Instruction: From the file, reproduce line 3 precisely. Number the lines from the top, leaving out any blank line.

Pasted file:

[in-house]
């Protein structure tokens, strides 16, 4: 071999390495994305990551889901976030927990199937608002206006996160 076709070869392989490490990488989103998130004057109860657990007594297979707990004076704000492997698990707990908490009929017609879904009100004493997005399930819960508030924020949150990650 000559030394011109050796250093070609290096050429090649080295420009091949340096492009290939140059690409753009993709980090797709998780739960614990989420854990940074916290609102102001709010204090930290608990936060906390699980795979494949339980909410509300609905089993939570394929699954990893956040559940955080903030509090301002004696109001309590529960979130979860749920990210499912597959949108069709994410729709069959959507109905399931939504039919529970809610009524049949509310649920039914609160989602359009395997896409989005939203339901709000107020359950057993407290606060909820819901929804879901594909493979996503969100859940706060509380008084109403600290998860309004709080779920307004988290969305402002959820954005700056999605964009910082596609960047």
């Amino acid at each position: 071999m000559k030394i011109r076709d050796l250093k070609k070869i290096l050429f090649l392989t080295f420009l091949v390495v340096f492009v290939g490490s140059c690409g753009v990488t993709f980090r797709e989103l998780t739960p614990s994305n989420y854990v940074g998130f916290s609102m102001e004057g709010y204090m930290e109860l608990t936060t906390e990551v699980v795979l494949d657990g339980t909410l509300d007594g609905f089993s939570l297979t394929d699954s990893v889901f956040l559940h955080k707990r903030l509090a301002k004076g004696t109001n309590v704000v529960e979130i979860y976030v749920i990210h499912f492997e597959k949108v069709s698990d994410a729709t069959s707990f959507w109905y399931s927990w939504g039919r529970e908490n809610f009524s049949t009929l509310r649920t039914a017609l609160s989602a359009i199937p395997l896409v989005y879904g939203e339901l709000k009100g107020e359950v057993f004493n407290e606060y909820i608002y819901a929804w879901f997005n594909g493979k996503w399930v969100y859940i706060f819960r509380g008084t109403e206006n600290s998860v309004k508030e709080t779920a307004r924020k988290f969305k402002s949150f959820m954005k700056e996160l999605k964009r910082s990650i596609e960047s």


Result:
């Amino acid at each position: 071999m000559k030394i011109r076709d050796l250093k070609k070869i290096l050429f090649l392989t080295f420009l091949v390495v340096f492009v290939g490490s140059c690409g753009v990488t993709f980090r797709e989103l998780t739960p614990s994305n989420y854990v940074g998130f916290s609102m102001e004057g709010y204090m930290e109860l608990t936060t906390e990551v699980v795979l494949d657990g339980t909410l509300d007594g609905f089993s939570l297979t394929d699954s990893v889901f956040l559940h955080k707990r903030l509090a301002k004076g004696t109001n309590v704000v529960e979130i979860y976030v749920i990210h499912f492997e597959k949108v069709s698990d994410a729709t069959s707990f959507w109905y399931s927990w939504g039919r529970e908490n809610f009524s049949t009929l509310r649920t039914a017609l609160s989602a359009i199937p395997l896409v989005y879904g939203e339901l709000k009100g107020e359950v057993f004493n407290e606060y909820i608002y819901a929804w879901f997005n594909g493979k996503w399930v969100y859940i706060f819960r509380g008084t109403e206006n600290s998860v309004k508030e709080t779920a307004r924020k988290f969305k402002s949150f959820m954005k700056e996160l999605k964009r910082s990650i596609e960047s």